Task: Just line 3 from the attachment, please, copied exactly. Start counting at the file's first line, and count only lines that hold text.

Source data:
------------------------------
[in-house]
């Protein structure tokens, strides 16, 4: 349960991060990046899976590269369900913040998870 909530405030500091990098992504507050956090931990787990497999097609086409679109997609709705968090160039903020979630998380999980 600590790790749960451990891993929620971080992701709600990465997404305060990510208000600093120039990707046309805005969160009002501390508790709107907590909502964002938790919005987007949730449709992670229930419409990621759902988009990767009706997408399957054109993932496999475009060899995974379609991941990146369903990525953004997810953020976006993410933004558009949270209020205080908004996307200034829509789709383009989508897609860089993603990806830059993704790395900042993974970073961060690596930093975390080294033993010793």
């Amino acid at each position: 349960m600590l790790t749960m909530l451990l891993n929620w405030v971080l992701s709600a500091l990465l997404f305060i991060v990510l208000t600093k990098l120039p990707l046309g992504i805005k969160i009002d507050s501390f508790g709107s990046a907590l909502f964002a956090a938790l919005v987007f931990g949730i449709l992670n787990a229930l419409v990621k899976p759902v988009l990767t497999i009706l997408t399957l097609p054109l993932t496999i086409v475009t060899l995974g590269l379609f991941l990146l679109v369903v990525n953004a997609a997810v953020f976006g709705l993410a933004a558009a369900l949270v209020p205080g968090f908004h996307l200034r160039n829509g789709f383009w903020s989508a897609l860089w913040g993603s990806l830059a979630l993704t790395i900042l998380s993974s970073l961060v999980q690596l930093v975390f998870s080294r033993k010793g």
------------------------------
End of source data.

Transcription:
């Amino acid at each position: 349960m600590l790790t749960m909530l451990l891993n929620w405030v971080l992701s709600a500091l990465l997404f305060i991060v990510l208000t600093k990098l120039p990707l046309g992504i805005k969160i009002d507050s501390f508790g709107s990046a907590l909502f964002a956090a938790l919005v987007f931990g949730i449709l992670n787990a229930l419409v990621k899976p759902v988009l990767t497999i009706l997408t399957l097609p054109l993932t496999i086409v475009t060899l995974g590269l379609f991941l990146l679109v369903v990525n953004a997609a997810v953020f976006g709705l993410a933004a558009a369900l949270v209020p205080g968090f908004h996307l200034r160039n829509g789709f383009w903020s989508a897609l860089w913040g993603s990806l830059a979630l993704t790395i900042l998380s993974s970073l961060v999980q690596l930093v975390f998870s080294r033993k010793g």